Til tomorrow, take it easy, it ain't all half-badd
mr badd

Thursday, December 17, 2009

1 - The Gunslinger - Lost Characters who Fill the Bill

 Well if you haven't guessed, I'm a big fan of Lost and Stephen King's Dark Tower Series. And I'd like to start by answering the biggest, baddest question in a comparison of The Dark Tower and Lost...

Who is the Gunslinger.

Well, here are the candidates as I see them:

John Locke whose steely determination (or obsession) with discovering the secrets of the island mirrors Roland Deshain's single-minded obsession with arriving at the Dark Tower. He will sacrifice anyone or anything to attain his quest. Don't tell him what he can't do, cause he's tired of waiting. He's a survivor who, like Roland Deschain, can survive in the wild, feed and clothe himself with his kill and has an inate connection to the land around him. He's as determined to protect the Island as Roland is to protect the Rose and breach the Dark Tower.

James 'Sawyer' Ford whose life has been scarred by his determination to revenge the deaths of his mother and father due to the actions of a lying, cheating deceiver. This vendetta drives him to become the face of the man he is searching to kill. He's a dead shot and fearless as he is merciless, as can be attested to by a dead polar bear and mr. friendly, not to mention the original Sawyer. He seeks and finds redemption and becomes a leader, as well as a sheriff in Dharmatown. Having saught and found revenge and redemption, he grows to be a compassionate leader, who inspires the loyalty of those who follow him. His words carry a weight which is recognized by the leaders of the island, both Richard Alpert and Horace acknowledge him and treat him with respect.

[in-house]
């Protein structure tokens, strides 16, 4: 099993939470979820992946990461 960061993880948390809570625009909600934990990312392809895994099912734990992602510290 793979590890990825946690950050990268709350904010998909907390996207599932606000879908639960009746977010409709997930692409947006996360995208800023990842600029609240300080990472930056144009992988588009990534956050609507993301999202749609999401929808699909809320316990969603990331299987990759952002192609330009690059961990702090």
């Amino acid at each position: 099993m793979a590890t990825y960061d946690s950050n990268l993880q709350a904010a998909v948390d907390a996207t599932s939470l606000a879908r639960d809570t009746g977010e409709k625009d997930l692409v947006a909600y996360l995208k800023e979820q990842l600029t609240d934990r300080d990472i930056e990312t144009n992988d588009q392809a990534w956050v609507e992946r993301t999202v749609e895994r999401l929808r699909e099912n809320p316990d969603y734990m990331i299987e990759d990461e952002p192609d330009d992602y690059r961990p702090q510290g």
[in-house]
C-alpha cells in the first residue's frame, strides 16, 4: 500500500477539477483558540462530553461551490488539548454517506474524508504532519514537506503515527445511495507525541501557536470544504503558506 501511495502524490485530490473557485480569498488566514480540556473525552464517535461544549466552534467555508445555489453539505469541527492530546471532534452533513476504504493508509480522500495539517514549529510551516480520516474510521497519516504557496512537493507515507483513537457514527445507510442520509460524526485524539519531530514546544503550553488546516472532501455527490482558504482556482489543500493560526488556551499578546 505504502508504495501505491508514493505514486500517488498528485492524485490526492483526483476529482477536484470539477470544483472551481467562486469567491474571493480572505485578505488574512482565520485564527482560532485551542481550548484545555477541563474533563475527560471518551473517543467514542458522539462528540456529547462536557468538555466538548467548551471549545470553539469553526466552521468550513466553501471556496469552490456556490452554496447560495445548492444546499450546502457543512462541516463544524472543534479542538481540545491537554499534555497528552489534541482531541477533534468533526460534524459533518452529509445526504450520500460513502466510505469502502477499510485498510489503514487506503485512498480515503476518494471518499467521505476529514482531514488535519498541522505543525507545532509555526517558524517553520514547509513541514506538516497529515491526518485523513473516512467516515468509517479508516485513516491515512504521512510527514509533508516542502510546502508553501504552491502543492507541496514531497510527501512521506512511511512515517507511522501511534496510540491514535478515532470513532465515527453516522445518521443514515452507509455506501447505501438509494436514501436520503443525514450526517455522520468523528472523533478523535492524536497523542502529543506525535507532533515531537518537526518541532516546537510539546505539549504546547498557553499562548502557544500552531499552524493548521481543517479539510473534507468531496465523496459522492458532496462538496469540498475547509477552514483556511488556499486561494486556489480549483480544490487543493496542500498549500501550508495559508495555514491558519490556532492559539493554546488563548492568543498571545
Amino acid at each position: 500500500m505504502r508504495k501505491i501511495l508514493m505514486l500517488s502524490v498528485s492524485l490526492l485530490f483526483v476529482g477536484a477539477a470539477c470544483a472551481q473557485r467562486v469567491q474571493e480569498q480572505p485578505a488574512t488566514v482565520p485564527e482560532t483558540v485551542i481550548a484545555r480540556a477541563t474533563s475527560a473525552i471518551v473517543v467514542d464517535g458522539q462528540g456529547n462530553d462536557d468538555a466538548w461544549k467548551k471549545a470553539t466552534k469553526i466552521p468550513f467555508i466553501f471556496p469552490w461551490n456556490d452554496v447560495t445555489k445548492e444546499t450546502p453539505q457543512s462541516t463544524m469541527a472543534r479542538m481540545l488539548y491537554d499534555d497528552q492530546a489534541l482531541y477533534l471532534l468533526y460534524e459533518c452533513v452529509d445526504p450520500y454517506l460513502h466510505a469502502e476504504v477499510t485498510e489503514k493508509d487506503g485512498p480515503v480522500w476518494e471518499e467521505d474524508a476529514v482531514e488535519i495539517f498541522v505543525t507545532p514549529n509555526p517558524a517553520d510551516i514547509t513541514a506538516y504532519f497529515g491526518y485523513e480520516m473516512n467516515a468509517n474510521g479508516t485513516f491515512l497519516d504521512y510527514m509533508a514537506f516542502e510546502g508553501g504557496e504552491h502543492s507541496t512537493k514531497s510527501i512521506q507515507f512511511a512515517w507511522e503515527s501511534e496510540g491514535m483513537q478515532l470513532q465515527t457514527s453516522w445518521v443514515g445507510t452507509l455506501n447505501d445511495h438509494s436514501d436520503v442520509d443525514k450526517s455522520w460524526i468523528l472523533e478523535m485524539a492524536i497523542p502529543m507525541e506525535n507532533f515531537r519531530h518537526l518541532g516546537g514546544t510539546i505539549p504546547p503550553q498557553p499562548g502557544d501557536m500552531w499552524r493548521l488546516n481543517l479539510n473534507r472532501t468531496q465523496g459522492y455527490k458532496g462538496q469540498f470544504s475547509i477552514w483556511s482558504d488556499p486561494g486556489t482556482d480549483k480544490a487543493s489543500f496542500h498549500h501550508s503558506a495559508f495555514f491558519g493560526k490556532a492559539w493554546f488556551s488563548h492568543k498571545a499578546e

Jack Shepard who is marked as a leader by both his actions and a tattoo which marks him as a man set apart from the community he leads. He also is a dead shot, who can cut a rope with one shot while swinging in a net next to the most desirable destraction of Kate pressed closed against him. He follows in the footsteps of his father who drives him hard. Truely a man who has not forgotten the face of his father and is driven ever forward to his destiny by those memories.